Rowan Williams – Defender of the Faith
His speech/lecture/sermon/six theses, that he nailed to the door of Gregorian University in Rome, made as strong a defence of Anglicanism as Cranmer has ever heard his successor deliver. He reiterated his commitment to women priests, and called for ‘clarity’ on the future of Anglican-Roman Catholic dialogue which (let’s face it) has been a little stalled over the past decade and somewhat stifled by the Pope’s decision to heed the prompting of the Holy Spirit to offer ‘Personal Ordinariates’ to disaffected Anglicans who think their church has gone a via media too far.
He has said that he was kept largely in the dark about the Pope’s master plan, which The Telegraph says he referred to ‘the elephant in the room’ (though the phrase does not appear in the version on the Archbishop’s website). He diplomatically referred to the move as ‘an imaginative pastoral response to the needs of some’, but added that it ‘does not break any fresh ecclesiological ground’. He said: “It remains to be seen whether the flexibility suggested in the Constitution might ever lead to something less like a 'chaplaincy' and more like a church gathered around a bishop.”
And Cardinal Kasper seems as disapproving of the Pope’s move as the Archbishop was irritated. He said that such delicate issues ‘should be undertaken in the greatest possible transparency, tactfulness and mutual esteem in order not to entail meaningless tensions with our ecumenical partners’.
The Archbishop asked quite directly why the ordination of women by some local Anglican churches had become a deal-breaker in Anglican-Roman Catholic dialogue, in spite of the fact that the two religions had reached agreement on far more complex theological questions in the centuries since the Reformation. And he added a rebuke to the Roman Catholic Church, asking in what way the ordination of women as priests ‘compromise(s) the purposes of the church’.
And he continued, setting out quite clearly the issues which divide: ‘issues about authority in the Church, about primacy (especially the unique position of the pope), and the relations between the local churches and the universal church in making decisions (about matters like the ordination of women, for instance).’ He asks: ‘Are they theological questions in the same sense as the bigger issues on which there is already clear agreement? And if they are, how exactly is it that they make a difference to our basic understanding of salvation and communion? But if they are not, why do they still stand in the way of fuller visible unity? Can there, for example, be a model of unity as a communion of churches which have different attitudes to how the papal primacy is expressed?’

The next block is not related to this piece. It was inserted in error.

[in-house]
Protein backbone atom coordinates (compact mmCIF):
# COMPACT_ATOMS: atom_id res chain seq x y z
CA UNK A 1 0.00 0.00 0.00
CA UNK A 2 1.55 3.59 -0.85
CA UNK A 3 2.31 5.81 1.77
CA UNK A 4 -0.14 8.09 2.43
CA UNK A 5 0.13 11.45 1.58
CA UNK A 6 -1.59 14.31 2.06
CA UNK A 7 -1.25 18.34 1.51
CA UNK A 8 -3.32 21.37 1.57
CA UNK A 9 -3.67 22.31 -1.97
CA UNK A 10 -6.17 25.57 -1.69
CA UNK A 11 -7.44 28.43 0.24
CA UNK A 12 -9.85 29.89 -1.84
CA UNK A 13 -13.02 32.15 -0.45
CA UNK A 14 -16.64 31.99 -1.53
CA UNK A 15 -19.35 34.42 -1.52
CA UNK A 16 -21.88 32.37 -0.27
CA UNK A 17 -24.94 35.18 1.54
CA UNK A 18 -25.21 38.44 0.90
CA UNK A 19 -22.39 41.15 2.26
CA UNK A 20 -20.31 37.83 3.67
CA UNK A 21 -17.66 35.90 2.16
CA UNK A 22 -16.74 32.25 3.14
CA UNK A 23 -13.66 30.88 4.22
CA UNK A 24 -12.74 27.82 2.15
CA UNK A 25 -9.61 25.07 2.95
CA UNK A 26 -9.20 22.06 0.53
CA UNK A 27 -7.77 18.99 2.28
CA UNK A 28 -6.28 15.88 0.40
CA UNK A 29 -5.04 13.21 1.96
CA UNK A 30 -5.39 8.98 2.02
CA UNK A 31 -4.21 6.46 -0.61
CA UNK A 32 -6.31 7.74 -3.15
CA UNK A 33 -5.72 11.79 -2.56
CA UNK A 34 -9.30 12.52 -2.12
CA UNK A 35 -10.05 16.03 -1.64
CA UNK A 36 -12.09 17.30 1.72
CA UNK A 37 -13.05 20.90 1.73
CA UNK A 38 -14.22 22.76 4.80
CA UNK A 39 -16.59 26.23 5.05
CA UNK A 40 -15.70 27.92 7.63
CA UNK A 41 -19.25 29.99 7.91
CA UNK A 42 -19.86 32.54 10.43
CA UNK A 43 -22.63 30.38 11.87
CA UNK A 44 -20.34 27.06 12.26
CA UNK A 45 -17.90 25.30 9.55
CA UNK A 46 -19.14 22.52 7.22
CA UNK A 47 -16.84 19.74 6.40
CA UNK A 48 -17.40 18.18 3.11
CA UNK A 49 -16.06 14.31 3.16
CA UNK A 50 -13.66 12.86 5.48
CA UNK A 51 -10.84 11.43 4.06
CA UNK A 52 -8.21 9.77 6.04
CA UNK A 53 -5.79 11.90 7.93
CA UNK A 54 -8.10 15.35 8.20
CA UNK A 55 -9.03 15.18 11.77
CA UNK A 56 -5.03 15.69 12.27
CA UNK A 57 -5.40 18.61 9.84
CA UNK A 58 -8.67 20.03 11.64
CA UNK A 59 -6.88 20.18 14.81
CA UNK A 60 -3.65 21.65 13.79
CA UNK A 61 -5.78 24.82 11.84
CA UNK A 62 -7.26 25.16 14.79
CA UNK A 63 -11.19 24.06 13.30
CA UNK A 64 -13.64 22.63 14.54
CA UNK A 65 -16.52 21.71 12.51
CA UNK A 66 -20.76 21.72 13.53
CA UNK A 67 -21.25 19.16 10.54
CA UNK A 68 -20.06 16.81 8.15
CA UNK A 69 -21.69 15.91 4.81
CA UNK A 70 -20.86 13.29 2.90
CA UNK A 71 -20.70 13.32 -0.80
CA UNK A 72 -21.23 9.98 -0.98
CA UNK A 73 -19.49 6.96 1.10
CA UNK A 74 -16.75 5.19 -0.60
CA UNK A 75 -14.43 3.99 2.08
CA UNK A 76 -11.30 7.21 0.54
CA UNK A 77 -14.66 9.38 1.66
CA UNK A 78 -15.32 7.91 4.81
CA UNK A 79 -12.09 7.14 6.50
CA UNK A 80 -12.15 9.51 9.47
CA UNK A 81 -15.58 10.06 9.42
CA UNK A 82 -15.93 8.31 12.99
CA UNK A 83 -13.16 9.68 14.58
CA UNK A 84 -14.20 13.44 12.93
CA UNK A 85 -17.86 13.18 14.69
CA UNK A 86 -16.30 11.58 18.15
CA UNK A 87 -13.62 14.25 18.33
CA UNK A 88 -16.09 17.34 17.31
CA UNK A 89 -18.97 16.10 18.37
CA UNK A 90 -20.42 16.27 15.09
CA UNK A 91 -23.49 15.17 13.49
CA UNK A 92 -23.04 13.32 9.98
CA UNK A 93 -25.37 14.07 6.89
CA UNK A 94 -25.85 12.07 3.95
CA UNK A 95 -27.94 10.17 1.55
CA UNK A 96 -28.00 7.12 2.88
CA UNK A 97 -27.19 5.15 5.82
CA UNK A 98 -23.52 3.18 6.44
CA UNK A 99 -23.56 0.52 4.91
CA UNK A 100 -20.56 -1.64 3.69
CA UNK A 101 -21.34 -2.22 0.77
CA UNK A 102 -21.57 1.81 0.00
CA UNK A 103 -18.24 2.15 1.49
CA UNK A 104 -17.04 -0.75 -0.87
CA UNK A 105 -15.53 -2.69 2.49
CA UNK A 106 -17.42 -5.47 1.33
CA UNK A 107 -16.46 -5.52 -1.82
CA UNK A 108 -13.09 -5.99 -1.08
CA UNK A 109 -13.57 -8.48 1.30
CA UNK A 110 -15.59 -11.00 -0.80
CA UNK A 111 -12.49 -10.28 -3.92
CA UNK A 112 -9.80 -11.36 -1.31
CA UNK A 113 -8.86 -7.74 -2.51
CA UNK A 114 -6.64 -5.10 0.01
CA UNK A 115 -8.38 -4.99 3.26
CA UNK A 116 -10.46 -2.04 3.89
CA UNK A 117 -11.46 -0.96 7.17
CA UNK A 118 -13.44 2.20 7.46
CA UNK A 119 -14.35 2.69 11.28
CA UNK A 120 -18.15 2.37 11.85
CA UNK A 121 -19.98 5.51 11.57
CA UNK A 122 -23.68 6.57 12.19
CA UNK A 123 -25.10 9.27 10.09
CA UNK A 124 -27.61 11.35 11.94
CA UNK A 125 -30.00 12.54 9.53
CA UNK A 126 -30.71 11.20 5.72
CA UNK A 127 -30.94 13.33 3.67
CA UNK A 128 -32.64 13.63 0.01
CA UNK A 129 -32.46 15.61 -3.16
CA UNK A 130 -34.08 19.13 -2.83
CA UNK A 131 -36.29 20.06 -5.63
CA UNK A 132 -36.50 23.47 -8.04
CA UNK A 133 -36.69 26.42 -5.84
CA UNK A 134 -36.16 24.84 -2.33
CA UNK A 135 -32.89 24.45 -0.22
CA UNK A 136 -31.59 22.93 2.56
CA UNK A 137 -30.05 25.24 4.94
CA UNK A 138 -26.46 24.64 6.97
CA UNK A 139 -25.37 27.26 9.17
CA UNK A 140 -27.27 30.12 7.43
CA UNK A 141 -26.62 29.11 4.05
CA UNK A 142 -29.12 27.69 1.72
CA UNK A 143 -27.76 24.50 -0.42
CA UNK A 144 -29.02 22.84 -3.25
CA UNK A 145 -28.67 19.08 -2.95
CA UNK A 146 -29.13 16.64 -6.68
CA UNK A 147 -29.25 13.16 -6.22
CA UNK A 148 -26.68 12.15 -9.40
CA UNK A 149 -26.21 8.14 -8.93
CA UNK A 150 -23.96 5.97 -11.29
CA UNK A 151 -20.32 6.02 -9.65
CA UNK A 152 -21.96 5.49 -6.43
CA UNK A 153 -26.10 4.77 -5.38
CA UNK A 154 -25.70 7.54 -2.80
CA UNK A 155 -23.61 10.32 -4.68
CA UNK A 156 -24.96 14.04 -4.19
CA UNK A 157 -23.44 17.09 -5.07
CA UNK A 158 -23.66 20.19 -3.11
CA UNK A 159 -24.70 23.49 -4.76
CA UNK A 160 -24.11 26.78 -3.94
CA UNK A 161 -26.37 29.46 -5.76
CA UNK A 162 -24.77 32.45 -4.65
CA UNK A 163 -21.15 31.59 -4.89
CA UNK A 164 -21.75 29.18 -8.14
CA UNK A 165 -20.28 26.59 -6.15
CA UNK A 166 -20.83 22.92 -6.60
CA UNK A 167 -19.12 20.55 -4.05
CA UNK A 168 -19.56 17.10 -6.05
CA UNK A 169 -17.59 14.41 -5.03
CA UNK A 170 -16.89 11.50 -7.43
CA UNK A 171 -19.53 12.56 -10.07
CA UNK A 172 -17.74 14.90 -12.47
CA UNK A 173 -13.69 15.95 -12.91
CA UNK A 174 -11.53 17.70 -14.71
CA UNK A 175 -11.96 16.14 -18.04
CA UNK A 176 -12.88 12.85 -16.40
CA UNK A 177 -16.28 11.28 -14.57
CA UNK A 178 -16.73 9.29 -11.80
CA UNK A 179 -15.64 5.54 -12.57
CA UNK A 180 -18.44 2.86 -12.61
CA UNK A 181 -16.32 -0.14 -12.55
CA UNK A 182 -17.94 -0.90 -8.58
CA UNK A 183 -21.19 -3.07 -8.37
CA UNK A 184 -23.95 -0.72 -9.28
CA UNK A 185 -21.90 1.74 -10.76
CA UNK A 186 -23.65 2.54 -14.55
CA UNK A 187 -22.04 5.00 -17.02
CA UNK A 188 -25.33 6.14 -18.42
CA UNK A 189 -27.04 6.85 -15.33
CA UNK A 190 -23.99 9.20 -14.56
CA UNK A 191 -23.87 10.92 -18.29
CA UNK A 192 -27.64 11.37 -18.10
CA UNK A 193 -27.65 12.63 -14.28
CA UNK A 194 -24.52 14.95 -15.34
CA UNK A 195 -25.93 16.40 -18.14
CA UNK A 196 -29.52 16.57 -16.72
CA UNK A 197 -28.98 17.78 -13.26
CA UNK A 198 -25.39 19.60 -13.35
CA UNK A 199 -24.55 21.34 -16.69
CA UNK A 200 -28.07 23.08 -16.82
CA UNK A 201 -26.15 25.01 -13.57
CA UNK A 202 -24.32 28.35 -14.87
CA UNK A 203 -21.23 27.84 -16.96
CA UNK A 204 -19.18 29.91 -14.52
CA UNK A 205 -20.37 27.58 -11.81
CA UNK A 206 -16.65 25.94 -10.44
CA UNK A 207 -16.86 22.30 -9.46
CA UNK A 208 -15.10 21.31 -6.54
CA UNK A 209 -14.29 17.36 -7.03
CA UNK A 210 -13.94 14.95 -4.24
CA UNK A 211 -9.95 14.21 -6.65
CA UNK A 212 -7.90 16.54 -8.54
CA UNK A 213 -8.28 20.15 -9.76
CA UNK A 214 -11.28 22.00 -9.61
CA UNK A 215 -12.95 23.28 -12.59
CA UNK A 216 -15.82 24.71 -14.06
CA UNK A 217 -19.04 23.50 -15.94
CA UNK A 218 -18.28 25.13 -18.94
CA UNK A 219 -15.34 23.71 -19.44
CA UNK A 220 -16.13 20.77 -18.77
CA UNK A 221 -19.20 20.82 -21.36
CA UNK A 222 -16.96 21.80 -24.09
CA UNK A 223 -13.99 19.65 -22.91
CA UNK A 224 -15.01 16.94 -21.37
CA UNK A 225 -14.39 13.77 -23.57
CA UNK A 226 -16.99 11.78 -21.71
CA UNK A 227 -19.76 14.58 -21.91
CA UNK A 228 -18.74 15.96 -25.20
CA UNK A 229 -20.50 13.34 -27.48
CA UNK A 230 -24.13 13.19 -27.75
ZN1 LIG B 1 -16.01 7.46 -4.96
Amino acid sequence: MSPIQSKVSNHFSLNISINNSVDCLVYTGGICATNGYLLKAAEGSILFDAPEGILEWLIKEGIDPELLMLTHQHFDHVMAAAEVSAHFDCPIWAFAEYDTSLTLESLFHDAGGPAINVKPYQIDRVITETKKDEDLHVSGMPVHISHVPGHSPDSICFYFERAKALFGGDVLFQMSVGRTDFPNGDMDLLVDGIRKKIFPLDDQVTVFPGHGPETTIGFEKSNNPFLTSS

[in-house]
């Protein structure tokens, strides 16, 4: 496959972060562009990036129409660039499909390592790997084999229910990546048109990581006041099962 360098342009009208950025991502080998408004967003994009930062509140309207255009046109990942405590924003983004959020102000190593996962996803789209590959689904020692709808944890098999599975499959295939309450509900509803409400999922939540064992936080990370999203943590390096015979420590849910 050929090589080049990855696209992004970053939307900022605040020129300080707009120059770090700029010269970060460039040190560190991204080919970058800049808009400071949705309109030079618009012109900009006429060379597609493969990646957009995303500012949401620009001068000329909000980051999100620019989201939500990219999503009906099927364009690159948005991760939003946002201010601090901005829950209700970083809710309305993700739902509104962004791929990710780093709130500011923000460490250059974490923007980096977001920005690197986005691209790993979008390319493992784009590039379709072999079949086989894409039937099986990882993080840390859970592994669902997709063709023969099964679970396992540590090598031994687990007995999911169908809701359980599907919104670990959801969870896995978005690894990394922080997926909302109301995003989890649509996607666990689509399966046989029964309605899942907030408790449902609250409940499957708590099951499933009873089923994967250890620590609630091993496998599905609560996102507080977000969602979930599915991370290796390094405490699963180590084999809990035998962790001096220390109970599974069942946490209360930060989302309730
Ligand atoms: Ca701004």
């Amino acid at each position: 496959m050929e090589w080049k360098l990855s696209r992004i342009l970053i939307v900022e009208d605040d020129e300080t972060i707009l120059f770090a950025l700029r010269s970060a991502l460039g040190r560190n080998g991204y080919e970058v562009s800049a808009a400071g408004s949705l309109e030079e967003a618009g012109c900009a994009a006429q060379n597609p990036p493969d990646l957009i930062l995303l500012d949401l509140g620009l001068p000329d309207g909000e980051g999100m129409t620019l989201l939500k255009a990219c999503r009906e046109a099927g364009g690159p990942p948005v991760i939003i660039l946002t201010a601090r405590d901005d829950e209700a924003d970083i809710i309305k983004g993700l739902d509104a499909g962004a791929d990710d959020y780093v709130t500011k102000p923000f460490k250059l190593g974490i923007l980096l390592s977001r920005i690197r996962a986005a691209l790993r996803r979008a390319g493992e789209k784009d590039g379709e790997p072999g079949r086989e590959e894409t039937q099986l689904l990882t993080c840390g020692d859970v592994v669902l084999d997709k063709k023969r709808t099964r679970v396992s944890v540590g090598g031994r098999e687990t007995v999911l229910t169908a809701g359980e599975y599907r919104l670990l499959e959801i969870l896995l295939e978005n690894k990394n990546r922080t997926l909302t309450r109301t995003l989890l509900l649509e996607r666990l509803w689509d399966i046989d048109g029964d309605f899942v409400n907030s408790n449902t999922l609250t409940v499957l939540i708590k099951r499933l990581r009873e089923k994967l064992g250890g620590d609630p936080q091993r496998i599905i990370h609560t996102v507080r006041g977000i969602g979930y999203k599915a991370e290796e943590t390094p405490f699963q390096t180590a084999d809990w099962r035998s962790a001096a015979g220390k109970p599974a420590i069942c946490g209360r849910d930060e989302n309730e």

And he gets to the nub of the matter with: ‘The central question is whether and how we can properly tell the difference between “second order” and “first order” issues. When so very much agreement has been firmly established in first-order matters about the identity and mission of the Church, is it really justifiable to treat other issues as equally vital for its health and integrity?’
He praised Vatican II because it ‘turned away from... the Church as primarily an institution existing because of divine decree, governed by prescription from the Lord, faithfully administering the sacraments ordained by him for the salvation of souls – an external, visible society, whose members, under a hierarchical authority headed by the pope, constitute with him one visible body, tending to the same spiritual and supernatural end, i.e., sanctification of souls and their eternal happiness'. And by praising the Ecumenical Council from which Pope Benedict appears to be distancing himself, the Archbishop is seeking the ear of a very sizeable constituency of the Roman Catholic Church indeed.
He identifies the two issues which divide as authority – the nature or indeed the very possibility of the magisterium; and primacy - the extent to which the integrity of the Church is ultimately dependent on a single identifiable ministry of unity to which all local ministries are accountable. And he repudiates ‘the language of rule and hierarchy established by decree, with fixed divisions between teachers and taught, rulers and ruled’, advocating instead ‘filial and communal holiness held in a universal pattern of mutual service’. As far as he is concerned, papal primacy is ‘allied to juridical privilege and the patterns of rule and control’ to such an extent that it fails to achieve what it sets out to do. He realises that this is a ‘slightly sensitive discussion’, but he asserts that ‘the question of altar fellowship and of mutual recognition of ministerial offices should not be unconditionally dependent on a consensus on the question of primacy'.
The Archbishop of Canterbury articulates the historic via media when he observes ‘a restored universal communion would be genuinely a “community of communities” and a “communion of communions” – not necessarily a single juridically united body – and therefore one which did indeed assume that, while there was a recognition of a primatial ministry, this was not absolutely bound to a view of primacy as a centralized juridical office’.